Indirect proportion method
DST by IPM  on LJ media was performed at the following final drug concentrations: isoniazid (INH) at 0.2 μg/mL, rifampicin (RIF) at 40.0 μg/mL, streptomycin (STM) at 4.0 μg/mL, and ethambutol (EMB) at 2.0 μg/mL. In brief, two appropriate dilutions of the bacilli, 10−2 and 10−4 dilutions (undiluted = 106–108 colony-forming units/mL), were inoculated on drug-containing and drug-free media, to obtain countable colonies on both media. One set of media bottles for testing one culture consisted of five LJ slopes (1 for neat, 2 for 10−2, and 2 for 10−4) and eight LJ drug-containing slopes (2 each for drugs INH, RIF, EMB, and STM, i.e., 1 each for 10−2 and 10−4 suspensions). Thus, a total of 13 LJ slopes were required. Slopes were put in a stand at a very slight angle from the horizontal plane and placed in an incubator at 37 °C.
The reference strain H37Rv, which is susceptible to all standard anti-TB drugs, was used as susceptible control in each batch of tests.
The first reading of observable growth was taken on the 28th day and final reading was taken on the 42nd day. The colonies were counted only on the slopes seeded with the lowest inoculum that produced growth. The average number of colonies obtained for the two control slopes indicated the number of culturable particles contained in the inoculum. The average number of colonies obtained for the drug-containing slopes indicated the number of resistant bacilli contained in the inoculum. The percentage resistance was calculated as the ratio of the number of colonies on the drug-containing media to those on the control medium. If R ≥1%, the isolate was taken as resistant.
If the result of the reading made on the 28th day was “resistant,” no further reading of the test for that drug was required: the strain was classified as resistant. If the result at the 28th day was “sensitive,” a second reading was made on the 42nd day: this provided the definitive result.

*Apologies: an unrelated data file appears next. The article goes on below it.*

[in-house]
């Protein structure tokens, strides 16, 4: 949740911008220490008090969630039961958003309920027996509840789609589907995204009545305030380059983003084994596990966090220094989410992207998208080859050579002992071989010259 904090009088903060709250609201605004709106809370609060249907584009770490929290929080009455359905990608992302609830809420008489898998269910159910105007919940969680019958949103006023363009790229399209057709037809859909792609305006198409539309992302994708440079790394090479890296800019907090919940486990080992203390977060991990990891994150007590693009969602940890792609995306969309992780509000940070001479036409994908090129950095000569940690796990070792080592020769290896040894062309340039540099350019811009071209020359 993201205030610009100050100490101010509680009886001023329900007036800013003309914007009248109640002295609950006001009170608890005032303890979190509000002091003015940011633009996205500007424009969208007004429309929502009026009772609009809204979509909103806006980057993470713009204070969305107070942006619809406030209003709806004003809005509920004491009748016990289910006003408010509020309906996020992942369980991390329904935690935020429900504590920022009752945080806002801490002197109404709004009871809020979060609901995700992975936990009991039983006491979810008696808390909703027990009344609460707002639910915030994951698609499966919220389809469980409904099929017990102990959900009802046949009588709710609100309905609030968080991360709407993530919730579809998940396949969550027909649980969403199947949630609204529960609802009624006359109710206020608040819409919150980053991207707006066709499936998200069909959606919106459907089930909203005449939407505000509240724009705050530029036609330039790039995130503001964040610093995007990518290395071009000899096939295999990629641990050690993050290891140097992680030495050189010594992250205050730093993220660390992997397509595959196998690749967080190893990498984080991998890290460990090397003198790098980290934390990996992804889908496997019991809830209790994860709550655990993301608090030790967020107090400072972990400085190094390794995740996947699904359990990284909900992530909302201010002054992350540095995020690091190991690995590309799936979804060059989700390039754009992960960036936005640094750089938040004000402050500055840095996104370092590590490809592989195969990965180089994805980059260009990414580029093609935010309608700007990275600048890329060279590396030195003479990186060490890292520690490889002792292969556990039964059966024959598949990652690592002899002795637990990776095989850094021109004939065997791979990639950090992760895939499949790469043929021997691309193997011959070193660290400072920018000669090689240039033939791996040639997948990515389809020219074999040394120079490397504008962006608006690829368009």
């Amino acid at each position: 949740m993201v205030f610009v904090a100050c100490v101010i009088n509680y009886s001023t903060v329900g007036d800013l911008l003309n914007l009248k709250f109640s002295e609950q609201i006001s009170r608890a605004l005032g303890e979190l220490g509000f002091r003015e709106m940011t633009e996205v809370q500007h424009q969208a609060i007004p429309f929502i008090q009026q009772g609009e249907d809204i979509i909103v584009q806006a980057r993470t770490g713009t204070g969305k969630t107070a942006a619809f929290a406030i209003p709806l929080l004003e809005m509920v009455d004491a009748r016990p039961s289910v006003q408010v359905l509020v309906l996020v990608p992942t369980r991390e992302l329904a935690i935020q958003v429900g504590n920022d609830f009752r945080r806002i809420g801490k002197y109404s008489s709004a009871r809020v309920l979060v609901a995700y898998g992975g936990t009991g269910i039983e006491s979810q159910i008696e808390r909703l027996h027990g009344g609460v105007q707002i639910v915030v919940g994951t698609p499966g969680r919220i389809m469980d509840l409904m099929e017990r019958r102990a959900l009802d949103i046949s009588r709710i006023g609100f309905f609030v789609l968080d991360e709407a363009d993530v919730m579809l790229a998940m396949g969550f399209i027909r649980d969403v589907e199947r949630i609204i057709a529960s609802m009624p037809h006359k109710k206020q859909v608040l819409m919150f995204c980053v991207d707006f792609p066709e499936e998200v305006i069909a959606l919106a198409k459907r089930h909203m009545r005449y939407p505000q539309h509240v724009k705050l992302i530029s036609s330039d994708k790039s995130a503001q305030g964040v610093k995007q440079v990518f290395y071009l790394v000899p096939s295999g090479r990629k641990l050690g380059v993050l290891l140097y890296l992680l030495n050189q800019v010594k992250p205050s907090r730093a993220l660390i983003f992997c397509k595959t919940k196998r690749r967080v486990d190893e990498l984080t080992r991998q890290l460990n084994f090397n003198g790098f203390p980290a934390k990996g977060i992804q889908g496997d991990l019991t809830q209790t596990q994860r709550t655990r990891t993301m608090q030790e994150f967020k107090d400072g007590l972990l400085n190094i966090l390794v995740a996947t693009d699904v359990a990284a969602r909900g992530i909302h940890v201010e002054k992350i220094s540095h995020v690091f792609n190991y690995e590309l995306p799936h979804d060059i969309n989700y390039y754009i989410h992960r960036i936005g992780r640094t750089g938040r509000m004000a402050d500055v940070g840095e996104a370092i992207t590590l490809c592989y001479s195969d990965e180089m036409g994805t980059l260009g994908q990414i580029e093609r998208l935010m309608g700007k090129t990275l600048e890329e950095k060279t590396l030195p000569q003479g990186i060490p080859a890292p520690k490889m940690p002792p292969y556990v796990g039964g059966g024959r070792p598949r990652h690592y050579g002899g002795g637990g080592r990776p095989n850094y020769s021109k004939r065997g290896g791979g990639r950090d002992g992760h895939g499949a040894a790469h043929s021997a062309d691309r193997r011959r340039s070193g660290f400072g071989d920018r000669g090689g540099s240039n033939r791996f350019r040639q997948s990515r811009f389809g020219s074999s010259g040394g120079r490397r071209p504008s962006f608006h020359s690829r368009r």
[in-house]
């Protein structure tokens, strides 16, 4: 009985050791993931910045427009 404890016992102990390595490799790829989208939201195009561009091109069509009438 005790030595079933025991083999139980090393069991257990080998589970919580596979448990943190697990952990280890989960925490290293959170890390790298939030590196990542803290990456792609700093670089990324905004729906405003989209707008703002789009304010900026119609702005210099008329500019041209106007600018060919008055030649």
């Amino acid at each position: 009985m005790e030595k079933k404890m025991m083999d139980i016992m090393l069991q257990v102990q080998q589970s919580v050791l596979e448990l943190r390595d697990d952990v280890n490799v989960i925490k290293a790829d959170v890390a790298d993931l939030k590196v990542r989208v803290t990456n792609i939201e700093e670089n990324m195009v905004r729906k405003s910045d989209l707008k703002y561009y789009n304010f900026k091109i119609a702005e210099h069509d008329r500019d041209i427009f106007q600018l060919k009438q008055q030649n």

Indirect nitrate reductase assay
DST by the INRA  was performed on standard LJ media at the final drug concentrations as mentioned in the “Indirect Proportion Method” section: sodium nitrate in critical concentration of 1000 μg/mL was incorporated into all drug-free and drug-containing media used for the assay. In brief, two-third loopful of fresh bacterial growth was passed in 2.5 mL of 7H9 broth taken in a sterile Bijou bottle with six glass beads. It was vortexed for 1 min and allowed to stand for 5 min. The supernatant was then transferred to a new sterile vial and left to sediment for 15 min. The turbidity was set at 1 McFarland using 0.067M phosphate buffer (pH 6.8) and labeled as ‘neat’. A 1:10 dilution was prepared from neat and labeled as ‘S2’. Three drug-free tubes were inoculated with 0.2 mL of S2 and four drug-containing tubes with 0.2 mL of neat. All tubes were initially incubated at 37 °C for up to 7 days.
Reading of tubes
On the 7th day of incubation, Griess reagent was prepared shortly before use by mixing one part of 50% (v/v) concentrated HCl with two parts of 0.2%(w/v) sulfanilamide and two parts of 0.1%(w/v) n-1-naphthylethylenediamine dihydrochloride; 0.5 mL of this reagent was added to one drug-free medium of all the strains and observed for color change. Color change to pink magenta was suggestive of M. Tuberculosis growth. This was followed by testing of four drug-containing media of that particular strain.